One America Community Efforts
Little Bar

Program: Students Together Omitting Prejudice (STOP), Sudbury, MA
Contact(s): Mrs. Sheila Goldberg, Coordinator: (978) 443-9622
Purpose: To help students identify and eliminate prejudice, discrimination and racism

Background Program Operations Outcomes


In January of 1991, three religious congregations in Sudbury, Massachusetts started the Students Together Omitting Prejudice Program (STOP) to eliminate discrimination, prejudice and stereotypes among area junior high school youth. The congregations, one Jewish, one Roman Catholic and one United Methodist, developed STOP in response to an anti-Semitic incident at a local public school. This incident, a swastika scrawled on a bathroom wall, followed a number of anti-Semitic and racially hostile incidents in the Boston area during preceding months. The goals of the program are to eliminate discrimination, prejudice and stereotypes. STOP also seeks to make students aware of how stereotypes are originated and perpetuated, and what tools and resources are needed to confront prejudice and discrimination. STOP also teaches the students about other religions.

Program Operations

STOP consists of six three-hour meetings that rotate between the different congregations. At each of the first three sessions, youth from the host congregation introduce the visiting students to the essential elements of their faith. This is done to help the youth understand each other and to begin breaking down stereotypes about one another's religious beliefs. Activities are planned to help the youth express their own uniqueness, articulate their own cultural traditions and to relate their own experiences of racism. The first session focuses on discussion related to the effects of racism. During the next three sessions, the participating youth work on activities that help them understand, identify and confront stereotypes, prejudices and discrimination. The latter sessions involve role-playing and developing strategy. The students learn to confront prejudice and to speak up for themselves and for others. Youth who have completed the program are invited to work as facilitators.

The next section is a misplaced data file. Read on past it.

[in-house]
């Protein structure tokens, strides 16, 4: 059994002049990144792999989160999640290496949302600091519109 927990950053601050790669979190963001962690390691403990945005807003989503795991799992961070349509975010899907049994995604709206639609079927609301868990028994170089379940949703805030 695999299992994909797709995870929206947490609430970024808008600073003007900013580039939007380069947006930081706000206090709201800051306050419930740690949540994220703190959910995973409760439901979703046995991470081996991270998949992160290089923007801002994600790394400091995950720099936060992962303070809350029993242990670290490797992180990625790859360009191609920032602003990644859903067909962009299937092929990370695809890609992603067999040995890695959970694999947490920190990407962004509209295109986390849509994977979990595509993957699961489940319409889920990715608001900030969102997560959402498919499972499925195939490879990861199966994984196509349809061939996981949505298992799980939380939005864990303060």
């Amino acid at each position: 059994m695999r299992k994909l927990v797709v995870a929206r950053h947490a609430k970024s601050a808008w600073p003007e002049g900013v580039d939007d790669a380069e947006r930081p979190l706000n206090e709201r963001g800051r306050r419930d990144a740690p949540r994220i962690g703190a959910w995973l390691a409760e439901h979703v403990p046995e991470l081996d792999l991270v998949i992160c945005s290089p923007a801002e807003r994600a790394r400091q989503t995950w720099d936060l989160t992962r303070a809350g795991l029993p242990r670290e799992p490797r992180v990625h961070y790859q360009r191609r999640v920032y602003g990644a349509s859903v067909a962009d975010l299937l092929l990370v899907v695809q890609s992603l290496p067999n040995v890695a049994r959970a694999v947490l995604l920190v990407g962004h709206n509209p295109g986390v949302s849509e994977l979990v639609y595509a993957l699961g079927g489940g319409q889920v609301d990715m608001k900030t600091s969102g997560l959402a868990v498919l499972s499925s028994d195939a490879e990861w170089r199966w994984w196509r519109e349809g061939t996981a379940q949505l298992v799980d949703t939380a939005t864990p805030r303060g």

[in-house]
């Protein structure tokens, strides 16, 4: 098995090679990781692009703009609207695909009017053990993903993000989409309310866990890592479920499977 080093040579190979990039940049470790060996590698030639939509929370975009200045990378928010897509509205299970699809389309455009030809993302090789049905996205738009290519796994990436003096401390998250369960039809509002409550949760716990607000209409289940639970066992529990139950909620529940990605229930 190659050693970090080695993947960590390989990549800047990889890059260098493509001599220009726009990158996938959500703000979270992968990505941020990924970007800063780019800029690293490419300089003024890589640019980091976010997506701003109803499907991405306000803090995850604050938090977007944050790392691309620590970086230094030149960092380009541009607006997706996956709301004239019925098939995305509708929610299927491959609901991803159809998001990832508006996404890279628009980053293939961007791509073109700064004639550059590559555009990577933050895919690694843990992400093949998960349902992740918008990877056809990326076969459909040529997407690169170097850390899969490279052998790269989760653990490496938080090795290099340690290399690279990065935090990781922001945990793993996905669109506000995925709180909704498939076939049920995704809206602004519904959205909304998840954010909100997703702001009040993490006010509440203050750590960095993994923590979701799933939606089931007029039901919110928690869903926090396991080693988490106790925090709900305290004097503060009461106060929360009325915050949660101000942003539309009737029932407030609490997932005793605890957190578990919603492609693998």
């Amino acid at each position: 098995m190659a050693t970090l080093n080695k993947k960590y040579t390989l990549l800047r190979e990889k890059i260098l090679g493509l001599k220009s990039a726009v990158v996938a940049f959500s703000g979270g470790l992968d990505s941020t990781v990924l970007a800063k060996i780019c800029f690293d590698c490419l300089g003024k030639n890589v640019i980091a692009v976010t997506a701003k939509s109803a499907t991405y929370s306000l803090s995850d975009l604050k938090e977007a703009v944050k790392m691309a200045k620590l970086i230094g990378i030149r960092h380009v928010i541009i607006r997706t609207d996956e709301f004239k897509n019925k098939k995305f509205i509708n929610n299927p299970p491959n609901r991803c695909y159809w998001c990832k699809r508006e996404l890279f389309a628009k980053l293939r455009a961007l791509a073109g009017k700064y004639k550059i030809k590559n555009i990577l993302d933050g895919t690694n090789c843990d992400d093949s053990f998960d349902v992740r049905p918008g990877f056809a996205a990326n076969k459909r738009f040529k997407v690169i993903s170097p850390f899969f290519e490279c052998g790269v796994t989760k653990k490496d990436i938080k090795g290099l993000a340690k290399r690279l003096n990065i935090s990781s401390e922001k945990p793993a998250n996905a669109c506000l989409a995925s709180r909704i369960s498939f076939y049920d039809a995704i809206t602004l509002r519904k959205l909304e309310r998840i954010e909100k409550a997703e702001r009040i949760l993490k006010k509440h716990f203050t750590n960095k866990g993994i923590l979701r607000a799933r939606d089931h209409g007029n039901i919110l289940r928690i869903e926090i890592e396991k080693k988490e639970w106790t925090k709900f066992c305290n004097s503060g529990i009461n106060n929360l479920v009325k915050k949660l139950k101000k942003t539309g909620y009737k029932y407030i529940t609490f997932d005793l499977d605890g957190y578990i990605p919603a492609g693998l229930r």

Outcomes and Significant Accomplishments

Since its inception in 1991, the STOP program has taught more than 200 youth, approximately 25 each year. The program has been highlighted as a model on several Catholic television shows. Anecdotal surveys of student participants show that the youth carry the lessons learned through STOP into their everyday lives. This ensures that they will continue teaching the lessons of STOP to others by their example.

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